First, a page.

Are our government’s in the West incompetent? No doubt the nation state is in crisis and its future of more than passing concern. Whether in terminal collapse as some libertarians seem to be wagering on, or some from of re-tooling and orderly or only partially chaotic reformulation given the wealth involved, is subject to serious consideration, given that an series of established canon, economic and social will be questioned and in many cases overturned. …Yet, despite the individual inclination to selfish and self-serving behavior, the species has shown flashes of an equally contradictory tendency towards a flexibility; a saving grace in the game of survival. As Churchill once said, “You can always count on Americans to do the right thing – after they’ve tried everything else.”
Is it intentional incompetence or is it an “accidental byproduct” of our elected officials not having the wherewithal to deal with the issues. Also, the electorate tends to be attracted to aspiring public leaders who resemble them to some degree, whom they can relate to; thus, if a politician is overly intelligent there tends to be foreboding dread, something disquieting about the process of stepping into the unknown. The result is said to produce what is termed as a “mediocracy” or rule by the kind of smart. A dictatorship of the mediocre is a form of totalitarianism, especially if one finds themselves in the minority. It undermines, to some extent the conventional critique of rule as theorized by Hannah Arendt and Ayn Rand, turning it towards a kind of nihilism. Or maybe, its the “too big to fail” philosophy. Certainly, the American incarceration rate and its monopoly on the global supply of lawyers portends to the police state scenario and the theory of a chaotic and law-detesting society.
According to Michael Ferguson of the Polymathica Institute, there is an elite that actually controls the choices of the elected officials who are ostensibly brighter than their bosses who will then transform the message down the food chain to the mass of voters. At least in principle. Ferguson’s assertion, which is coherent, is that in the early twentieth-century, this system worked quite well since the issues were simpler and could more easily be communicated and understood. Today, the problems are much more complex, beyond the scope of the formerly savant advisers to explain. When advisers do figure something out, they can’t explain it to the decision makers, whom, if they swallow it on faith, worry that the voters will decide they have lost their mind so to speak.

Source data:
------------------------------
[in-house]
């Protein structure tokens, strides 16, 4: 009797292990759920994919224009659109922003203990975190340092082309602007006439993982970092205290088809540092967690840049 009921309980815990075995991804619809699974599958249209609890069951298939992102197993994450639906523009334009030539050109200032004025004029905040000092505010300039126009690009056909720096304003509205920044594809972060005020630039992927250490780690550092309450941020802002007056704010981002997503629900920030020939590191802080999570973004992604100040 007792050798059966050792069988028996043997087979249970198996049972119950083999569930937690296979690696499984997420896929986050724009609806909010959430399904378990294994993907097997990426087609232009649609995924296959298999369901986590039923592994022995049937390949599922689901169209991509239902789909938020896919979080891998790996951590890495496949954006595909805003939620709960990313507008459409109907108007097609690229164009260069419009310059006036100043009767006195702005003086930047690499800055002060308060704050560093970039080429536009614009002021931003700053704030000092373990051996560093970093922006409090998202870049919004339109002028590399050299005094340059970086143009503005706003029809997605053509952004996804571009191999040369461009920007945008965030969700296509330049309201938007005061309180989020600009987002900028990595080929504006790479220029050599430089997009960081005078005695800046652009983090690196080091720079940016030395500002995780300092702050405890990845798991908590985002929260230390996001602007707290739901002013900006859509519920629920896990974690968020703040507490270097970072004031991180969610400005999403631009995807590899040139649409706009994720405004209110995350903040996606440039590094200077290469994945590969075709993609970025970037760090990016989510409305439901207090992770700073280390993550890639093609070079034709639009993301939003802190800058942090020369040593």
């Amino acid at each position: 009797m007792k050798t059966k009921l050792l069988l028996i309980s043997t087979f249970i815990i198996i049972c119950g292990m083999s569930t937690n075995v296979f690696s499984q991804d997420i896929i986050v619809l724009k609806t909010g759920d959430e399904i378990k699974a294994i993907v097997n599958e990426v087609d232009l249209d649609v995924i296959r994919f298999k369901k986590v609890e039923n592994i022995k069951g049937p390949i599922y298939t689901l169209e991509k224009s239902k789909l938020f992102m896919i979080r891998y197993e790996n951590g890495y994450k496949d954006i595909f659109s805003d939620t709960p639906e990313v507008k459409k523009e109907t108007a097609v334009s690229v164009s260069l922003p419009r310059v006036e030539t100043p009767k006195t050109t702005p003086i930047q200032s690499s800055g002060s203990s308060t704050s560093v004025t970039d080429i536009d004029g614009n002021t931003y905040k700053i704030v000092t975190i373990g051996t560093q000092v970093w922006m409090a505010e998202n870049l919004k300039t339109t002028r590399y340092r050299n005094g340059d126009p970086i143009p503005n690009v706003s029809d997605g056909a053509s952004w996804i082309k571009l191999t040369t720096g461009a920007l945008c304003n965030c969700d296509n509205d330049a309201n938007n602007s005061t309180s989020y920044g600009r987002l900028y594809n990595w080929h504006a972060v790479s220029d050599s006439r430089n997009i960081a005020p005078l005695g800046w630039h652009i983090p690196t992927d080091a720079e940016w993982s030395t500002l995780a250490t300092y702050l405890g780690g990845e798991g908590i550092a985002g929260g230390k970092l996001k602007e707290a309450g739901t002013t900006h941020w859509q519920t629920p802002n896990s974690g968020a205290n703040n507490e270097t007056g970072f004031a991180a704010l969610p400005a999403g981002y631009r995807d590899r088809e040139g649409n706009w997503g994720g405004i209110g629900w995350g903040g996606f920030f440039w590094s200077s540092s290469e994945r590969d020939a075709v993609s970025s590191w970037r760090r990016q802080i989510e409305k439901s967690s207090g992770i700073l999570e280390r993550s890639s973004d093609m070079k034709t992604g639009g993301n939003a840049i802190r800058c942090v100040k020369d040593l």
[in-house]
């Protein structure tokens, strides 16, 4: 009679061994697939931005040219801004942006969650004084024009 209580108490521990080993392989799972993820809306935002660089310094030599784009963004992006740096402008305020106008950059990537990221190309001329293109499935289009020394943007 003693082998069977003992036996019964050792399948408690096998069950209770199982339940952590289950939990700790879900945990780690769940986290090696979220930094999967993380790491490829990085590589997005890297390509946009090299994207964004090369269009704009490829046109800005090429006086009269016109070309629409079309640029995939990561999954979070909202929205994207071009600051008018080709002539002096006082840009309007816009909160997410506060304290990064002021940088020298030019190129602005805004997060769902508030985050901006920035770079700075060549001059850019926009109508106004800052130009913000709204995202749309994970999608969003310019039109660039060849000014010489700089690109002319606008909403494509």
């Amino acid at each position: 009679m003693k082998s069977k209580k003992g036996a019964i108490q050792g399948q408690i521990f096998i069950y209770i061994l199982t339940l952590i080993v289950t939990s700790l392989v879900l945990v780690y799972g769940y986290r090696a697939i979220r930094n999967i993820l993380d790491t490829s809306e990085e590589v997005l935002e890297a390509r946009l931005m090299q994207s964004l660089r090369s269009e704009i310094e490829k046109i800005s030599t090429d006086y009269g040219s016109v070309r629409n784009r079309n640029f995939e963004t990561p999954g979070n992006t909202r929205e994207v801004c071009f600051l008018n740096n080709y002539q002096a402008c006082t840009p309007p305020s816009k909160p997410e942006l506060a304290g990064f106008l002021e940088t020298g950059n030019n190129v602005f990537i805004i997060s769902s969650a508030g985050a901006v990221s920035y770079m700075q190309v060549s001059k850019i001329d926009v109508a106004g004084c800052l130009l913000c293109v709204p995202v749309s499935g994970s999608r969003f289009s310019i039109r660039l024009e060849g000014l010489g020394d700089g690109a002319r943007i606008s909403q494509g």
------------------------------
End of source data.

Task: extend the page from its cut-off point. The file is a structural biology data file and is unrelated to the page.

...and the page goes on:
The issue is that the voter lives in the expectation of being able to understand the solution. Whether they can or cannot is debatable. A theory X or theory Y drama. However, there is no doubt a complicated game results. To quote Ferguson: “the advisers are being charged with the task of finding solutions that will work, at least a little, but that also can be presented to the electorate under the ruse of a purpose that they can understand.” …
…”What is happening is that nothing, or almost nothing, is being done for the reason that is given. That is working less and less well as the complexification of society continues unabated. What we need is one of two things. One, we need either a smarter electorate or two, we need the electorate we have to accept that they aren’t smart enough to get it. I don’t see either happening- which is one of the reasons why I say that the nation state is terminal.”
…of complex theories and historical debates with which some readers may not be familiar. One risks providing either too much or too little theoretical background, thus either losing less knowledgeable readers or boring others…. in which digital technology reconfigures the abstract and the material in an unprecedentedly complex amalgam.
Debord said: “In the modern conditions of production, life announces itself as an immense accumulation of spectacles” (#1). The society of the spectacle is still a commodity society, ultimately rooted in production, but reorganized at a higher and more abstract level. “Spectacle” is a complex term which “unifies and explains a great diversity of apparent phenomena” (#10). In one sense, it refers to a media and consumer society, organized around the consumption of images, commodities, and spectacles, but the concept also refers to the vast institutional and technical apparatus of contemporary capitalism, to all the means and methods power employs, outside of direct force, to relegate subjects passive to societal manipulation and to obscure the nature and effects of capitalism’s power and deprivations. …Baudrillard’s argument against Debord is that during the phase of political economy theorized by the Situationists in terms of the society of media, consumption, and spectacle, a generalization and complexification of the sign form extended throughout the entire culture and environment leading to a hegemony of sign value in which commodities are produced, distributed, and consumed for their conspicuous social meaning. The object is converted into a mere sign of its use, now abstract and divorced from physical needs. The whole cycle of production, distribution, and consumption, Baudrillard claims, is transformed into a semiotic system of abstract signifiers with no relation to an objective world. In the imaginary world of sign value, one consumes power or prestige through driving a certain type of car or wearing designer clothes. This is a new stage of abstraction, a dematerialization of the world through semiological (re)processing in which images and signs take on a life of their own and provide new principles of social organization. … Read More:http://gseis.ucla.edu/faculty/kellner/Illumina%20Folder/kell17.htm